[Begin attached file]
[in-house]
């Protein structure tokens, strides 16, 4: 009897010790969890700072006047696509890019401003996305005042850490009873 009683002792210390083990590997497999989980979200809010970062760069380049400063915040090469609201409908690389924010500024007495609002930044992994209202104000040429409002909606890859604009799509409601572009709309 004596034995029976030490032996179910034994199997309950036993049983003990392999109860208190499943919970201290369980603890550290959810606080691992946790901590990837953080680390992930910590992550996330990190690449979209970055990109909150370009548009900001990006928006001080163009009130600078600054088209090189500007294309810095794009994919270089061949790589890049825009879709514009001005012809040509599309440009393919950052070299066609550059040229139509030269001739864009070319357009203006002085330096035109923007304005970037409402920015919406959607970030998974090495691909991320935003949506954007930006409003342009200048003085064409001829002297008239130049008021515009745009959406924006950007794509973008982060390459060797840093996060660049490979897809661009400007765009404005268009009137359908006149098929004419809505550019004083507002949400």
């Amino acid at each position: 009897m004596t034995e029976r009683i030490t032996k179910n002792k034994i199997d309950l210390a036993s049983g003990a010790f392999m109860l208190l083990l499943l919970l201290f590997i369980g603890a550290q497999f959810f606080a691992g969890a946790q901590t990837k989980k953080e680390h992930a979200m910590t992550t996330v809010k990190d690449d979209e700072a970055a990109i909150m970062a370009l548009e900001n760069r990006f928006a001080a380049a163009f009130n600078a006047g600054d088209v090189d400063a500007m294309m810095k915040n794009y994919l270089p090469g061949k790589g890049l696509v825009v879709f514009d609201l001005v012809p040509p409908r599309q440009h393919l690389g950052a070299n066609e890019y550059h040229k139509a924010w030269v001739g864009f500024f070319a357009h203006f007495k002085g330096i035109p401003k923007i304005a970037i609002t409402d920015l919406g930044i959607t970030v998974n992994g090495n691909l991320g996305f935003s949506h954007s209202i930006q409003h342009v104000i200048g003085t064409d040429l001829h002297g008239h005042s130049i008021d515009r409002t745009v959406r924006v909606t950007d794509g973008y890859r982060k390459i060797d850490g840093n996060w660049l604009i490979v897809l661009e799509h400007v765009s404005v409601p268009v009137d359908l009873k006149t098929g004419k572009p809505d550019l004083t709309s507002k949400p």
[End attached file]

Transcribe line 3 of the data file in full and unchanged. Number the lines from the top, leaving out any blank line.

């Amino acid at each position: 009897m004596t034995e029976r009683i030490t032996k179910n002792k034994i199997d309950l210390a036993s049983g003990a010790f392999m109860l208190l083990l499943l919970l201290f590997i369980g603890a550290q497999f959810f606080a691992g969890a946790q901590t990837k989980k953080e680390h992930a979200m910590t992550t996330v809010k990190d690449d979209e700072a970055a990109i909150m970062a370009l548009e900001n760069r990006f928006a001080a380049a163009f009130n600078a006047g600054d088209v090189d400063a500007m294309m810095k915040n794009y994919l270089p090469g061949k790589g890049l696509v825009v879709f514009d609201l001005v012809p040509p409908r599309q440009h393919l690389g950052a070299n066609e890019y550059h040229k139509a924010w030269v001739g864009f500024f070319a357009h203006f007495k002085g330096i035109p401003k923007i304005a970037i609002t409402d920015l919406g930044i959607t970030v998974n992994g090495n691909l991320g996305f935003s949506h954007s209202i930006q409003h342009v104000i200048g003085t064409d040429l001829h002297g008239h005042s130049i008021d515009r409002t745009v959406r924006v909606t950007d794509g973008y890859r982060k390459i060797d850490g840093n996060w660049l604009i490979v897809l661009e799509h400007v765009s404005v409601p268009v009137d359908l009873k006149t098929g004419k572009p809505d550019l004083t709309s507002k949400p």